Uppermost House: Zero sum game, not

PeterLewisTreehouseCMYKBy S. Peter Lewis

BN Columnist

According to Wikipedia, a zero-sum game is a “mathematical representation of a situation in which each participant’s gain (or loss) of utility (measure of preference) is exactly balanced by the losses (or gains) of the utility of the other participants.” This concept is useful in both game and economic theory, where, in layman’s terms, it really means “everyone breaks even, but no one wins.” Some might even apply it to parenting.
A few weeks ago, my son Jeremiah asked me to “help” him with an “experiment” he had concocted. He’s an engineer by bent, education and profession, and as his experience and training has increased over the years, so has the level of sophistication of his, um…ideas. Schemes might be a better word.

Without going into details (let’s avoid getting lawyers involved, shall we), Jeremiah wanted to see if a battery containment vessel he had built for his submarine would implode if put under enough pressure. In order to exert the necessary calculated force (he mentioned something about needing to exceed the “working load,” something I try never to do), we either needed to rent several elephants, or find a really deep body of water. Enter Sebago Lake.

Like many good ideas, this one was really simple. And, like many simple ideas, it ended up complex. As Norman Maclean wrote in his classic nonfiction tragedy, Young Men and Fire, “It was a good plan, except that it did not allow for the wit of the universe and the mental lapses of man.”

Out in the middle of the bobbing lake one cold day, we sent said sealed container down into the blue depths of the big lake, weighed down by random hunks of steel and tethered to Jeremiah’s pontoon boat with a thin line. Down 250 feet, up 250 feet. Imploded or not imploded. Failure or success. Dead easy. Except that once down, we couldn’t raise the container the barest inch. Yanking as we might. Two strong men, slightly confused.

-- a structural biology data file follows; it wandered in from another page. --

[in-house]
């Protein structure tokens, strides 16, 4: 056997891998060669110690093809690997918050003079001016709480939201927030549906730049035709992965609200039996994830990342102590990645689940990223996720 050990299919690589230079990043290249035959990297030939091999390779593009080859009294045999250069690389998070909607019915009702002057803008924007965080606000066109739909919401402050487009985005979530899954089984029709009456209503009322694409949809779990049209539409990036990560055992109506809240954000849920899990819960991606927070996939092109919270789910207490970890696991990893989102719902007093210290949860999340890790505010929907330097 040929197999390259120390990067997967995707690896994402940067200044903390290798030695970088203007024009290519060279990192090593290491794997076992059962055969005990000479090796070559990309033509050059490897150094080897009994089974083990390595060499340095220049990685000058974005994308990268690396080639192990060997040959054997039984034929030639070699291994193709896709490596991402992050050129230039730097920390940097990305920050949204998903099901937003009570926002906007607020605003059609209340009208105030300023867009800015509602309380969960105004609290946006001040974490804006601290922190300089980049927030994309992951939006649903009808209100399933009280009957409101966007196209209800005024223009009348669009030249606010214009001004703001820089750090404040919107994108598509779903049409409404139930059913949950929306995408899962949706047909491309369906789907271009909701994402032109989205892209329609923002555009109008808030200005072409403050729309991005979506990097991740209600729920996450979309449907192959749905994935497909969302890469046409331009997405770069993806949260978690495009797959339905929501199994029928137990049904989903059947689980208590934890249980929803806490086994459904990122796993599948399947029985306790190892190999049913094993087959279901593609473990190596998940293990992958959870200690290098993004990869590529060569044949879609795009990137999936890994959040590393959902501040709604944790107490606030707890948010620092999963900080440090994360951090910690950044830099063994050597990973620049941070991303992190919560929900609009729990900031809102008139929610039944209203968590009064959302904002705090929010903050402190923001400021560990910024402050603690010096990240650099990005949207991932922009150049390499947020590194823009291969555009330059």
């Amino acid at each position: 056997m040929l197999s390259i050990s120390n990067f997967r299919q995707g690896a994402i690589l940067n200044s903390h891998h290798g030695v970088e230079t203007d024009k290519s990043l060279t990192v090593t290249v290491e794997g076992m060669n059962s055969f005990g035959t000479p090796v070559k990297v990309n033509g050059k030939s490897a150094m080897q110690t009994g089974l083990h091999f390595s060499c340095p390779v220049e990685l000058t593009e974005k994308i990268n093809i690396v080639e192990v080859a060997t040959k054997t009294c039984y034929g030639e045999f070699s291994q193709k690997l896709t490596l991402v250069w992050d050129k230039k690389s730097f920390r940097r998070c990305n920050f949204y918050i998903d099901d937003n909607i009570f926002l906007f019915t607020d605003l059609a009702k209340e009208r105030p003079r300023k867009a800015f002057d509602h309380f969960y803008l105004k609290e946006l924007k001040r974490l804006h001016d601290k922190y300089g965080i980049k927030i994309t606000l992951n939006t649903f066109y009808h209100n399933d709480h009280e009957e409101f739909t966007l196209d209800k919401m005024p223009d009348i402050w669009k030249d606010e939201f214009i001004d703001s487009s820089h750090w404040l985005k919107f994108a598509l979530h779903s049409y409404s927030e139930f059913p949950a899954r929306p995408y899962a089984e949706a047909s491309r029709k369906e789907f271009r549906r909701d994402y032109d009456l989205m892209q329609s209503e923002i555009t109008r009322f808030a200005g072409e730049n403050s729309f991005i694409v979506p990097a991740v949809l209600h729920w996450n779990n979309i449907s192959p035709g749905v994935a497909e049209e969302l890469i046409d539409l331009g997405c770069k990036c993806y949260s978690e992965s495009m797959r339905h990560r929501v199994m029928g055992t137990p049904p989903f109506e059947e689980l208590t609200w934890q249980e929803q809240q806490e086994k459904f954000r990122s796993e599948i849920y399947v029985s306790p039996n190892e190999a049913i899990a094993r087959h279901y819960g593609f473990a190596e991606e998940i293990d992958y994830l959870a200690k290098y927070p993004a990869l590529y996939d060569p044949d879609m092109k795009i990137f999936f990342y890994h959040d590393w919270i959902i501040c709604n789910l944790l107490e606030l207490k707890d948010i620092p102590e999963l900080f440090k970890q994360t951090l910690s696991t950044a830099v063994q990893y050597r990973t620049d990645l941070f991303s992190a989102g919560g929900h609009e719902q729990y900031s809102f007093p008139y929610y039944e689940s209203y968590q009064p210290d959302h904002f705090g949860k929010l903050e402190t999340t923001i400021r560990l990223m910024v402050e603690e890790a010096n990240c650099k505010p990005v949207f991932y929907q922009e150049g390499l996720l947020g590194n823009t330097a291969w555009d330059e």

“Missed a contingency” one of us might have said.

Bottom line: never send a length of parachute cord to do a cable’s job.

In the end, we left the container and its trailing cord behind, buoyed by a submerged personal floatation device and tagged on Jeremiah’s GPS, and headed back to shore to think things over. Level thinking sometimes requires level ground.

After we loaded the boat back on the trailer, we spent a few minutes scratching our heads about how to salvage the experiment. The container wasn’t worth anything, but there are laws against leaving stuff underwater, plus it was just the principle of the thing. Eventually Jeremiah looked at me and smiled, “Gosh, Dad, we’ll have so much fun trying to get it back!”

In a couple of days, I got an e-mailed video of the contraption he’d designed to send down the p-cord to retrieve the container. It was extremely clever, although it appeared to have been cobbled together out of old pinball machine parts and a pair of barn door hinges

Back on the boat, the GPS led us precisely to the spot and we spent several happy hours scuba diving and rigging stuff and creating three-to-one hauling systems; and then we sent the contraption down the line and, and hurray, it captured the lost container just like in the video; and then we pulled really hard for a long time, tripping over each other and working out the kinks in the system (and for one 20-minute period both becoming incredibly confused), and lo and behold, inch by inch, up she came. And with one final heave everything was back up on the boat, dripping, and we were exhausted and wet and cold and strangely happy.

As we headed home with our prize I got to thinking about what we’d ultimately accomplished: nothing. Over two days, we’d lost a big section of PVC pipe and some bolts and hunks of steel at the bottom of a lake, and then we got it all back. We ended up with what we started with (minus several gallons of fuel). It was an exercise in futility. Utterly pointless.

Yet two days with my son in the middle of one of Maine’s most beautiful lakes. Two goofy afternoons laughing and figuring stuff out and yanking on things and giving each other that “what in the world were you thinking?” look. Getting wet and cold and tired and hungry. Two husbands, two fathers, two friends, so busy yet squeezing out time together. Accomplishing nothing.

Experts would call this a classic example of a zero-sum game. And they’d be so wrong.

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